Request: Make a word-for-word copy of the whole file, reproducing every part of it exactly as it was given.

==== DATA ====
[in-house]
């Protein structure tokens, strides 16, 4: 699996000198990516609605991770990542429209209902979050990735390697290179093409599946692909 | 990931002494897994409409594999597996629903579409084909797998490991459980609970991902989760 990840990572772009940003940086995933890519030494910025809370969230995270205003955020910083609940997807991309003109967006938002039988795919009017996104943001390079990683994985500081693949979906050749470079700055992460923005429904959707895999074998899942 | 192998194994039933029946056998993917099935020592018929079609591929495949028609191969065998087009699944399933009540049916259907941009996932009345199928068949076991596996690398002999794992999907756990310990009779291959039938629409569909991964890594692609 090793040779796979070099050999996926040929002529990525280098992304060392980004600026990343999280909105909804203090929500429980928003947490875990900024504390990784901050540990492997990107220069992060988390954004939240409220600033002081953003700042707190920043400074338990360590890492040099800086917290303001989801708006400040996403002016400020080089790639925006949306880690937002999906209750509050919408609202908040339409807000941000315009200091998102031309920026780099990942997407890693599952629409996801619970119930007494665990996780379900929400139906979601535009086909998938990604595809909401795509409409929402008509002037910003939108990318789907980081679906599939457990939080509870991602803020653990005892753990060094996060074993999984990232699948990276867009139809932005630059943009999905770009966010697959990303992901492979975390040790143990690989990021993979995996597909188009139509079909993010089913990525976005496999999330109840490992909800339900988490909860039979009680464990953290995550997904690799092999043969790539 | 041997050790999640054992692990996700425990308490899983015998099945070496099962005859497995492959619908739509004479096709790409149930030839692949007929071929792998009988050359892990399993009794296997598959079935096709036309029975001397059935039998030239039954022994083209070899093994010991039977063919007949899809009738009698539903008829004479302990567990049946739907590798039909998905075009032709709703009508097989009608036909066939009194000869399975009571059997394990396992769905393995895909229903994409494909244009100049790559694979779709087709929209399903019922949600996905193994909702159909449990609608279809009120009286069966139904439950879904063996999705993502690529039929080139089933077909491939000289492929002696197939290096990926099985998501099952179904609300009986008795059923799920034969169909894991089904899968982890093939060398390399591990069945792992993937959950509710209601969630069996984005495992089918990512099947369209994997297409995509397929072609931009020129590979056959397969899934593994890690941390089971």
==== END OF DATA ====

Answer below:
[in-house]
């Protein structure tokens, strides 16, 4: 699996000198990516609605991770990542429209209902979050990735390697290179093409599946692909 | 990931002494897994409409594999597996629903579409084909797998490991459980609970991902989760 990840990572772009940003940086995933890519030494910025809370969230995270205003955020910083609940997807991309003109967006938002039988795919009017996104943001390079990683994985500081693949979906050749470079700055992460923005429904959707895999074998899942 | 192998194994039933029946056998993917099935020592018929079609591929495949028609191969065998087009699944399933009540049916259907941009996932009345199928068949076991596996690398002999794992999907756990310990009779291959039938629409569909991964890594692609 090793040779796979070099050999996926040929002529990525280098992304060392980004600026990343999280909105909804203090929500429980928003947490875990900024504390990784901050540990492997990107220069992060988390954004939240409220600033002081953003700042707190920043400074338990360590890492040099800086917290303001989801708006400040996403002016400020080089790639925006949306880690937002999906209750509050919408609202908040339409807000941000315009200091998102031309920026780099990942997407890693599952629409996801619970119930007494665990996780379900929400139906979601535009086909998938990604595809909401795509409409929402008509002037910003939108990318789907980081679906599939457990939080509870991602803020653990005892753990060094996060074993999984990232699948990276867009139809932005630059943009999905770009966010697959990303992901492979975390040790143990690989990021993979995996597909188009139509079909993010089913990525976005496999999330109840490992909800339900988490909860039979009680464990953290995550997904690799092999043969790539 | 041997050790999640054992692990996700425990308490899983015998099945070496099962005859497995492959619908739509004479096709790409149930030839692949007929071929792998009988050359892990399993009794296997598959079935096709036309029975001397059935039998030239039954022994083209070899093994010991039977063919007949899809009738009698539903008829004479302990567990049946739907590798039909998905075009032709709703009508097989009608036909066939009194000869399975009571059997394990396992769905393995895909229903994409494909244009100049790559694979779709087709929209399903019922949600996905193994909702159909449990609608279809009120009286069966139904439950879904063996999705993502690529039929080139089933077909491939000289492929002696197939290096990926099985998501099952179904609300009986008795059923799920034969169909894991089904899968982890093939060398390399591990069945792992993937959950509710209601969630069996984005495992089918990512099947369209994997297409995509397929072609931009020129590979056959397969899934593994890690941390089971």